The cost? The price of a regular hair cut. However, you must find someone skilled in razor-only haircuts. Do not allow someone to do this with teeth-scissors – it will kill your hair! (For some of the haircut this is OK, but 90% should be done razor-only.) If your normal hair stylist doesn’t do this kind of hair cut (many do not) try looking for a salon that caters to Asian hair. Asian hair stylists (or those who cut Asian hair) are experienced with having to thin down hair and are trained in razor cuts.
4.) Anti-dandruff shampoo rocks! In 1998, a scientific study showed that for men suffering from hair loss (androgenic alopecia), the anti-dandruff shampoo Nizoral was just as effective as Rogaine in preventing hair loss. Though not exactly sure how or why, the study results say that this product reduces inflammation, thus preventing hair loss. To be perfectly honest, when I went in for my thinning hair cut (see #3), the hair stylist told me that I had dandruff, so I started using an anti-dandruff shampoo. I’m not endorsing it or whatever, but I do use Head and Shoulders, in a nice-smelling version. While I’d never had dandruff in my life, I did seem to be itching my head a lot while this hair thinning thing was happening, but maybe it was because of the constant ponytails or my anxiety about the thinning hair. Either way, my hair is slowly getting back to normal and I’ll probably keep using the Head and Shoulders. Maybe Nizoral is more effective, for severe cases, but for me the Head and Shoulders seems to be making my head happy! Because dandruff shampoo doesn’t have any vitamins, minerals or hair strengthing agents (aside from Zinc as far as I know), I’m not using a 2-in-one or both shampoo and conditioner for dandruff (see # 5).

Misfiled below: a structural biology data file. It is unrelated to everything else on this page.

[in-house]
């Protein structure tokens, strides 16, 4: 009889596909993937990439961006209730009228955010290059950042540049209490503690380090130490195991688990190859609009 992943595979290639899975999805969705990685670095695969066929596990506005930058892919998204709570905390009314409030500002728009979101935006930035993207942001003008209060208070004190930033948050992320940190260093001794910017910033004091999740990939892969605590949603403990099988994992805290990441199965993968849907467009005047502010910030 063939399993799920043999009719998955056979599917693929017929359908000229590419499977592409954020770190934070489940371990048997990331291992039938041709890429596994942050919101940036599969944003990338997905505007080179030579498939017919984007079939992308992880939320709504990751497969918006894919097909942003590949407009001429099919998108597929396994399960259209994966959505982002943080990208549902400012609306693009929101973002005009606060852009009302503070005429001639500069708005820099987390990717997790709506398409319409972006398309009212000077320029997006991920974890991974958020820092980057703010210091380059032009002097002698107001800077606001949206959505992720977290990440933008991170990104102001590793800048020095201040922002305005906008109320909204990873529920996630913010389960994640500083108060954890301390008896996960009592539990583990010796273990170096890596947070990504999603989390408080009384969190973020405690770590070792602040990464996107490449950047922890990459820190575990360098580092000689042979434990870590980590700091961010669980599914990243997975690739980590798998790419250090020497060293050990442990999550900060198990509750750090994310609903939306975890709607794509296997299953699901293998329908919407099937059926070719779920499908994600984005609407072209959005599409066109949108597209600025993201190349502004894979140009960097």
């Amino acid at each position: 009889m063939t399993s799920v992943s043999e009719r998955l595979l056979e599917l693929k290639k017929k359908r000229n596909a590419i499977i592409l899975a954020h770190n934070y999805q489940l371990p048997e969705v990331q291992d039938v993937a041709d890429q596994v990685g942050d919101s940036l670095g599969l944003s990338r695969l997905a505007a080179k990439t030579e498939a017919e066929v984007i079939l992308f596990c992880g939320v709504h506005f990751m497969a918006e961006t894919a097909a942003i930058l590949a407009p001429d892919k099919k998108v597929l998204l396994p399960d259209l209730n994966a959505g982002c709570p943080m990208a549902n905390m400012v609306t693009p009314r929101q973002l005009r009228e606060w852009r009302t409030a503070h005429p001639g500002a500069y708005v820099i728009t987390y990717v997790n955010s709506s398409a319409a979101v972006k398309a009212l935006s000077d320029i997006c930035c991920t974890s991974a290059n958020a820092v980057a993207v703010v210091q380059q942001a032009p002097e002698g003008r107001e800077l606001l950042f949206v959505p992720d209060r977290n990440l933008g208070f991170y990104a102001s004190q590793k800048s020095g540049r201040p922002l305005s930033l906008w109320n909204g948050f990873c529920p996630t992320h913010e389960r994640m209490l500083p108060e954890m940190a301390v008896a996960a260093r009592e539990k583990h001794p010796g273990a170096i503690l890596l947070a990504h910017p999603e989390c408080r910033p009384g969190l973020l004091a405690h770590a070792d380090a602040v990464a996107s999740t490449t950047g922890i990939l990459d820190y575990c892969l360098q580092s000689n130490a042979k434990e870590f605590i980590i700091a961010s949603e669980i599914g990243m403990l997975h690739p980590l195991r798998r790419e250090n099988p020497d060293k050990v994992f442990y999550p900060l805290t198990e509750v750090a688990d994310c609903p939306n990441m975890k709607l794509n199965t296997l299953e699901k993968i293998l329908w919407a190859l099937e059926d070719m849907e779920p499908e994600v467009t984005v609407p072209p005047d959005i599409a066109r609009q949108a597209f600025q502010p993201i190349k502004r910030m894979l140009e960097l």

The cost? A bottle of Nizoral is under $20 and Head and Shoulders is the price of “normal” shampoos.
5.) Condition your hair right! Many conditioners offer promises of preventing hair loss – at $50 a bottle. You don’t need some expensive conditioner to get the nutrients that your hair needs. My recommendation is to choose a conditioner with vitamins B, vitamin E, vitamin F, biotin and/or PP. A “normal” priced conditioner can have these elements – just check and see what it has to offer. Since you might not find everything you want in one conditioner, it’s perfectly fine (and even preferable) to have a few different ones. I have one that’s vitamin-based, one that boasts of biotin, one whose big sell is keratin and another one that has oils in it. Variety is the spice of life! I also use conditioning oil and not moisture cream (I find it too sticky), but it’s really just what you prefer. There’s even conditioning sprays, which I also have one and use it interchangeably with the hair oil. My hair conditioning oil has borage oil in it, which is an Omega-6 fatty acid. Borage oil is also good for treating skin conditions like psoriasis, which many times can happen on the scalp.